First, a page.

FIBER: RESEARCH ARTICLES
 
   

Fiber

This section is compiled by Frank M. Painter, D.C.
Send all comments or additions to:
  Frankp@chiro.org

If there are terms in these articles you don't understand, you can get a definition from the Merriam Webster Medical Dictionary. If you want information about a specific disease, you can access the Merck Manual. You can also search Pub Med for more abstracts on this, or any other health topic.

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Fiber Articles
 
   

Fiber: Why It Matters More Than You Think
There’s one ingredient that should be part of every meal. There’s no need to make a trip to a special store to find it: Nature has already thoughtfully prepackaged it in a cornucopia of vegetables, legumes, fruits and nuts. The special ingredient? Fiber.  No huge surprise there. We’ve known for decades that fiber-rich foods are good for us. Many experts have observed that as people in other cultures have given up their traditional diets and adopted Western eating habits (dominated by processed foods much lower in fiber and higher in sugar), they’ve become susceptible to weight gain and a host of illnesses.


Nutritional Compounds To Support Cholesterol Reduction
Diet is a cornerstone for improving unfavorable lipoprotein profiles. Studies continue to support dietary advice that focuses on reducing cholesterol as well as saturated and trans fatty acid intake; eating more vegetables, fruits and whole grains; and preventing obesity.2,3 By achieving these goals, people can often reduce their LDL cholesterol by 10 percent to 15 percent. This article recommends utilizing soy proteins, fiber, and fish oil to lower blood cholesterol.


High-Fiber Diet Lowers Insulin Levels
People who eat more unrefined carbohydrates have lower insulin levels and, therefore, a lower risk of heart disease, according to the 10-year Coronary Artery Risk Development in Young Adults study that tracked the evolution of risk factors among young adults in four parts of the country. David Ludwig, M.D., Ph.D., of Children's Hospital in Boston studied 2,909 healthy adults, both black and white, ages 18 to 30. The study population was divided into five smaller groups according to a ratio of dietary fiber to caloric intake. Among both blacks and whites, the higher the ratio, the lower the insulin levels.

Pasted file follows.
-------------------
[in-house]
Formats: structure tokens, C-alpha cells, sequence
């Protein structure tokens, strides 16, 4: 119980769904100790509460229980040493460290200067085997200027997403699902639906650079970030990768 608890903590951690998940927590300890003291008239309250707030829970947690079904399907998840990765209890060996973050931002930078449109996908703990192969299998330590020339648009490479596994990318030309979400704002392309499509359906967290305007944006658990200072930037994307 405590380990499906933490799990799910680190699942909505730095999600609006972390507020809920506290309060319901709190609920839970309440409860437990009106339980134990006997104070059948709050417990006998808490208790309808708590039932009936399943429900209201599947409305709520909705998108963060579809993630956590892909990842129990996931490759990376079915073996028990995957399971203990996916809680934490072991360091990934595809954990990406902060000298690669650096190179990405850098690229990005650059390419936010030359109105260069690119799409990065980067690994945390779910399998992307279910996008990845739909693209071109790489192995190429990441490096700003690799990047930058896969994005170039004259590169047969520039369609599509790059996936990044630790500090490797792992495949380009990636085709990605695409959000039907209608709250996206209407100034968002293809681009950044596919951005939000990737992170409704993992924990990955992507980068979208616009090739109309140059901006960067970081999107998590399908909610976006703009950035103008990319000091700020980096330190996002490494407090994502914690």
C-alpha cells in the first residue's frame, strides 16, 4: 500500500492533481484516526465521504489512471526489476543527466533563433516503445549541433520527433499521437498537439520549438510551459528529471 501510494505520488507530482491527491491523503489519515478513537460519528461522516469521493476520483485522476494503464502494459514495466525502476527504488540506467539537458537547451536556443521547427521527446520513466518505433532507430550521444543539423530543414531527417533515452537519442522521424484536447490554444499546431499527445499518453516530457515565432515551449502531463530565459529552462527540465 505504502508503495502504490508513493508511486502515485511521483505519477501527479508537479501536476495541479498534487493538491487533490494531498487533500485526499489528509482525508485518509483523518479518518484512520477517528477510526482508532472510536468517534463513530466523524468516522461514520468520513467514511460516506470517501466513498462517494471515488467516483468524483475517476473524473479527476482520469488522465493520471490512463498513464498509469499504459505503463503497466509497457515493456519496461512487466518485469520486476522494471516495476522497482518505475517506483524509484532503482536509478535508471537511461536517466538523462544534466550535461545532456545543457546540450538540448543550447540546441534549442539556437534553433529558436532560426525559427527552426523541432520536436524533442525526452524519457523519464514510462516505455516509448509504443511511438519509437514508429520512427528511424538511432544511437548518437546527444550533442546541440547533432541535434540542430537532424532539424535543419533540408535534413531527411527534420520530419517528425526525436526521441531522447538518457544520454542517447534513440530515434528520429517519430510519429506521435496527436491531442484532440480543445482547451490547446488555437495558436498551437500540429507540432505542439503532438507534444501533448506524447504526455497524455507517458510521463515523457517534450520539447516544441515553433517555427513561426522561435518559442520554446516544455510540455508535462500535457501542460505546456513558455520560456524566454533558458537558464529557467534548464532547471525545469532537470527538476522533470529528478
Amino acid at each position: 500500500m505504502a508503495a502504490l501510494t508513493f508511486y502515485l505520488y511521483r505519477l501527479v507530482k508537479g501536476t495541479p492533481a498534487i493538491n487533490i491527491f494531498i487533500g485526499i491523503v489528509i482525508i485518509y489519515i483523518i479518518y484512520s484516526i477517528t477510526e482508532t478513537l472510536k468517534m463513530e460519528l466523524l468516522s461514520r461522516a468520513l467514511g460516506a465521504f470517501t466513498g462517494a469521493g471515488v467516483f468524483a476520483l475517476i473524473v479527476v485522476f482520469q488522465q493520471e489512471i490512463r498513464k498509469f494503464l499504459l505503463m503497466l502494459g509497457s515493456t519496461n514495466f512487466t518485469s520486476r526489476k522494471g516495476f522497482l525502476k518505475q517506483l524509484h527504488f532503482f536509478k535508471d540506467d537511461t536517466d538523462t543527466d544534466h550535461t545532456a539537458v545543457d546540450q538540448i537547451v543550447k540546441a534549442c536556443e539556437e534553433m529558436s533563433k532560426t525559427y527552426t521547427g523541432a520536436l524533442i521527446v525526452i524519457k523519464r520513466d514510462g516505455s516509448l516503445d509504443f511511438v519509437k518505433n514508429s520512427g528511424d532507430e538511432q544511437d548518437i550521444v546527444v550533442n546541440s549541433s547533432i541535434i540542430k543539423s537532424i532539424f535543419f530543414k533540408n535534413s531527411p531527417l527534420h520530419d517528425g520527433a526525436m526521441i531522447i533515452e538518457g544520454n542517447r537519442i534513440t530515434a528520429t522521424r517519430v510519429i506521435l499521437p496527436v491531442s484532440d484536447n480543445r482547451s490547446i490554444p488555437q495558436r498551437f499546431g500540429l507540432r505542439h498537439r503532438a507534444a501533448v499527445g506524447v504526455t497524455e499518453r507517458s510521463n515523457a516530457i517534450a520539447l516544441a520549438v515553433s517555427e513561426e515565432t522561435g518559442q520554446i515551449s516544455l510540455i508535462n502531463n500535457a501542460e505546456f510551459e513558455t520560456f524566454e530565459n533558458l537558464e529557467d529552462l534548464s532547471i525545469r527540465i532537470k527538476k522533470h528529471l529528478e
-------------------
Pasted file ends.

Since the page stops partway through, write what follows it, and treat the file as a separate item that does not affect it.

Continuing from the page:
Dietary Recommendations For Fiber
The American Heart Association Eating Plan suggests eating a variety of food fiber sources. Fiber is important for the health of the digestive system and for lowering cholesterol. Foods containing fiber are good sources of other essential nutrients. Depending on how they're prepared, these foods are typically also low in fat, saturated fat and cholesterol. Fruits, vegetables, whole-grain and fortified foods, beans and legumes are good sources of both soluble and insoluble dietary fiber.

 
   

Fiber Abstracts
 
   

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Updated 7-26-2014

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